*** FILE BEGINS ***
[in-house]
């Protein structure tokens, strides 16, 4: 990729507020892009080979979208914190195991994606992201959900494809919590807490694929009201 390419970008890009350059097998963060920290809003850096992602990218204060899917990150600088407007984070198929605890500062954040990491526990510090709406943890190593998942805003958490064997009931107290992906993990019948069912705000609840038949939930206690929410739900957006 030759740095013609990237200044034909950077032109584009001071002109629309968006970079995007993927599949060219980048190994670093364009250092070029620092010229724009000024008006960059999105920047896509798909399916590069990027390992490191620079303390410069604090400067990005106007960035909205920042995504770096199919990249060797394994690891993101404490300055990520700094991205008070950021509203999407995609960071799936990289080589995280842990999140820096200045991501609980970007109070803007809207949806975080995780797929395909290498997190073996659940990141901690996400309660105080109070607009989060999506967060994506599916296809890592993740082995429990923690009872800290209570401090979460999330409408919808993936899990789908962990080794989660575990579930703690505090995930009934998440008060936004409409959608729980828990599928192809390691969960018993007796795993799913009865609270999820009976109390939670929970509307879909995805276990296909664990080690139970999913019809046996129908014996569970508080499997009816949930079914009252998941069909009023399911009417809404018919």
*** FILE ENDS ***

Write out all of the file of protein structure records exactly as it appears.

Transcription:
[in-house]
């Protein structure tokens, strides 16, 4: 990729507020892009080979979208914190195991994606992201959900494809919590807490694929009201 390419970008890009350059097998963060920290809003850096992602990218204060899917990150600088407007984070198929605890500062954040990491526990510090709406943890190593998942805003958490064997009931107290992906993990019948069912705000609840038949939930206690929410739900957006 030759740095013609990237200044034909950077032109584009001071002109629309968006970079995007993927599949060219980048190994670093364009250092070029620092010229724009000024008006960059999105920047896509798909399916590069990027390992490191620079303390410069604090400067990005106007960035909205920042995504770096199919990249060797394994690891993101404490300055990520700094991205008070950021509203999407995609960071799936990289080589995280842990999140820096200045991501609980970007109070803007809207949806975080995780797929395909290498997190073996659940990141901690996400309660105080109070607009989060999506967060994506599916296809890592993740082995429990923690009872800290209570401090979460999330409408919808993936899990789908962990080794989660575990579930703690505090995930009934998440008060936004409409959608729980828990599928192809390691969960018993007796795993799913009865609270999820009976109390939670929970509307879909995805276990296909664990080690139970999913019809046996129908014996569970508080499997009816949930079914009252998941069909009023399911009417809404018919």